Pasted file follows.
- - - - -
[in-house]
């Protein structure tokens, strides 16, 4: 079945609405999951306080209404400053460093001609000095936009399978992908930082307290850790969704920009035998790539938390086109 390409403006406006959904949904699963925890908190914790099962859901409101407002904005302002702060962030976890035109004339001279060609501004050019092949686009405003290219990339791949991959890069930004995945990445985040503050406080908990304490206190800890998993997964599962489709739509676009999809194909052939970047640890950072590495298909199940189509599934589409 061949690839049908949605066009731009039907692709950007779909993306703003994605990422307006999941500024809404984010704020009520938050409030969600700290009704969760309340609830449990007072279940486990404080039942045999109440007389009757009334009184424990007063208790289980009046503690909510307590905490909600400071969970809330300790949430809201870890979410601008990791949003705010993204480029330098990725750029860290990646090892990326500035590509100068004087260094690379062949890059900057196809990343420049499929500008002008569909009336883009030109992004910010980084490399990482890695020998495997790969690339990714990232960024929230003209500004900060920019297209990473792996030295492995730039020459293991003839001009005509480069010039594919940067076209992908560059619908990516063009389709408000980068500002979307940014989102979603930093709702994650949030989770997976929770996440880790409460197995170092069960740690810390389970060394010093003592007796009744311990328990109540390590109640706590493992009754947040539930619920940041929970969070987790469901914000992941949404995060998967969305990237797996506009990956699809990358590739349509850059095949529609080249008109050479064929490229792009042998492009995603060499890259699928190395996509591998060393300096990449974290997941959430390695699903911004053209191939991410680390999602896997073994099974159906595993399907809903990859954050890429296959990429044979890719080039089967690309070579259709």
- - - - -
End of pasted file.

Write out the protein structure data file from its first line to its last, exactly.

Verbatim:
[in-house]
């Protein structure tokens, strides 16, 4: 079945609405999951306080209404400053460093001609000095936009399978992908930082307290850790969704920009035998790539938390086109 390409403006406006959904949904699963925890908190914790099962859901409101407002904005302002702060962030976890035109004339001279060609501004050019092949686009405003290219990339791949991959890069930004995945990445985040503050406080908990304490206190800890998993997964599962489709739509676009999809194909052939970047640890950072590495298909199940189509599934589409 061949690839049908949605066009731009039907692709950007779909993306703003994605990422307006999941500024809404984010704020009520938050409030969600700290009704969760309340609830449990007072279940486990404080039942045999109440007389009757009334009184424990007063208790289980009046503690909510307590905490909600400071969970809330300790949430809201870890979410601008990791949003705010993204480029330098990725750029860290990646090892990326500035590509100068004087260094690379062949890059900057196809990343420049499929500008002008569909009336883009030109992004910010980084490399990482890695020998495997790969690339990714990232960024929230003209500004900060920019297209990473792996030295492995730039020459293991003839001009005509480069010039594919940067076209992908560059619908990516063009389709408000980068500002979307940014989102979603930093709702994650949030989770997976929770996440880790409460197995170092069960740690810390389970060394010093003592007796009744311990328990109540390590109640706590493992009754947040539930619920940041929970969070987790469901914000992941949404995060998967969305990237797996506009990956699809990358590739349509850059095949529609080249008109050479064929490229792009042998492009995603060499890259699928190395996509591998060393300096990449974290997941959430390695699903911004053209191939991410680390999602896997073994099974159906595993399907809903990859954050890429296959990429044979890719080039089967690309070579259709």